We get back to camp to pack up and there is a Kookaburra sitting on Morgan’s chair, Morgan was pleased it did not poop on it. After finishing the pack up we head back on the highway to Innot Springs for lunch and a swim in the hot spas. The main springs are located within a caravan park and spilt into about 6 different temperature pools. Ranging from cold right up to 45 degrees. Really nice just lazing here in the hot water, the boys have different ideas and wrestle in the cooler pool. After we are totally wrinkled we make the short drive to Ravenshoe the highest town in Queensland at 922 metres. We book into the Railway Caravan Park which is only $10 a night unpowered and run by volunteers. The place is spotless and they have a fire going every night and cook up all different types of damper. We go to the top pub for tea (highest pub in Queensland) and watch the first State of Origin game which is a good night. It’s made even better as the pub has a couple of beautiful open fires going as the temp is about 3 degrees outside.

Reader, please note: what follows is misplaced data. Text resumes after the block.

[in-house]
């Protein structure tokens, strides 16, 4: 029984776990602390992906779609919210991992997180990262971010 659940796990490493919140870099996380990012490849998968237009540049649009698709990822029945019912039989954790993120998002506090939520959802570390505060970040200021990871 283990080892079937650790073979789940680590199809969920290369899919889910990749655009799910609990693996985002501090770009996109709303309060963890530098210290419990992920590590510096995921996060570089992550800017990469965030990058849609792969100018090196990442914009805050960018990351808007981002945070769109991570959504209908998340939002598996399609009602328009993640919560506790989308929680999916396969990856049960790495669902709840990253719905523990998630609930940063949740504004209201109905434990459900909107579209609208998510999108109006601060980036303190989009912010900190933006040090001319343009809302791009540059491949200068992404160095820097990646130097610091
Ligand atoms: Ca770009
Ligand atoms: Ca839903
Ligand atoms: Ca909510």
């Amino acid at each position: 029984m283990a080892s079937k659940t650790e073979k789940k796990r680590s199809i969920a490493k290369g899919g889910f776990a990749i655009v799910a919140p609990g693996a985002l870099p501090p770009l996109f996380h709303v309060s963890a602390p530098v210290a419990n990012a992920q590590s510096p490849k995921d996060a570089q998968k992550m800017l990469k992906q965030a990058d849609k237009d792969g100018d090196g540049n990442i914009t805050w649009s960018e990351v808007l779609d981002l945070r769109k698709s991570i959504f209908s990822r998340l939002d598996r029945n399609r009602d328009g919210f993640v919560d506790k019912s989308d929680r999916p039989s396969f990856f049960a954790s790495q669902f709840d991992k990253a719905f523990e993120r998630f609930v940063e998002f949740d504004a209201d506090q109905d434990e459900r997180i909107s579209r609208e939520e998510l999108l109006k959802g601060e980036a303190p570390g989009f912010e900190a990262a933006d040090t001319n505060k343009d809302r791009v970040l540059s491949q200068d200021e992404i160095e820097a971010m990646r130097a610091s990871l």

We head out today to explore a little and head out to Millaa Millaa where we drive the waterfalls loop on Theresa Creek Rd. We see Pepina, Blinjaa, Zillie and Millaa Millaa Falls, they are all breath taking with Millaa probably the best of them. We decide to join the backpackers and have a swim at the bottom of the falls and yes its cold, very cold. The roads are so narrow and elevated with the forest right to the road side it reminds me of some of the roads from England. The views from Millaa Lookout are amazing, at 1122metres high so have 360 views of the area. The lands here are so fertile they are growing everything. One guy said if you drop a pin on the ground you will grow a crow bar!